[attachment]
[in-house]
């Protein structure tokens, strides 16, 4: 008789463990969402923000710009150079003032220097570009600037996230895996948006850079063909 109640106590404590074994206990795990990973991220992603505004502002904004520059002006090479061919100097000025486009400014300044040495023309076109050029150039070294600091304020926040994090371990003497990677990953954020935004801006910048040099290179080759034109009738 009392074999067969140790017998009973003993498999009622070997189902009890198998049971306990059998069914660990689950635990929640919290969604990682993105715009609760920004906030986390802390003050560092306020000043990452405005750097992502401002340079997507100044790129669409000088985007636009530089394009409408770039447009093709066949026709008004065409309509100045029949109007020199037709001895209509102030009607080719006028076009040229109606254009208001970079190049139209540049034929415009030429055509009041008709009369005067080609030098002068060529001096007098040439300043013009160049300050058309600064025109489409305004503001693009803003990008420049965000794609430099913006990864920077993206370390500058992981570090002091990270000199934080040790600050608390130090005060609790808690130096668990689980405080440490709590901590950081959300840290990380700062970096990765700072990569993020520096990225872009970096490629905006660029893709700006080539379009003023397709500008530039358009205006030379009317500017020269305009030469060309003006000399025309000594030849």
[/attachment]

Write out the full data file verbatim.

[in-house]
């Protein structure tokens, strides 16, 4: 008789463990969402923000710009150079003032220097570009600037996230895996948006850079063909 109640106590404590074994206990795990990973991220992603505004502002904004520059002006090479061919100097000025486009400014300044040495023309076109050029150039070294600091304020926040994090371990003497990677990953954020935004801006910048040099290179080759034109009738 009392074999067969140790017998009973003993498999009622070997189902009890198998049971306990059998069914660990689950635990929640919290969604990682993105715009609760920004906030986390802390003050560092306020000043990452405005750097992502401002340079997507100044790129669409000088985007636009530089394009409408770039447009093709066949026709008004065409309509100045029949109007020199037709001895209509102030009607080719006028076009040229109606254009208001970079190049139209540049034929415009030429055509009041008709009369005067080609030098002068060529001096007098040439300043013009160049300050058309600064025109489409305004503001693009803003990008420049965000794609430099913006990864920077993206370390500058992981570090002091990270000199934080040790600050608390130090005060609790808690130096668990689980405080440490709590901590950081959300840290990380700062970096990765700072990569993020520096990225872009970096490629905006660029893709700006080539379009003023397709500008530039358009205006030379009317500017020269305009030469060309003006000399025309000594030849």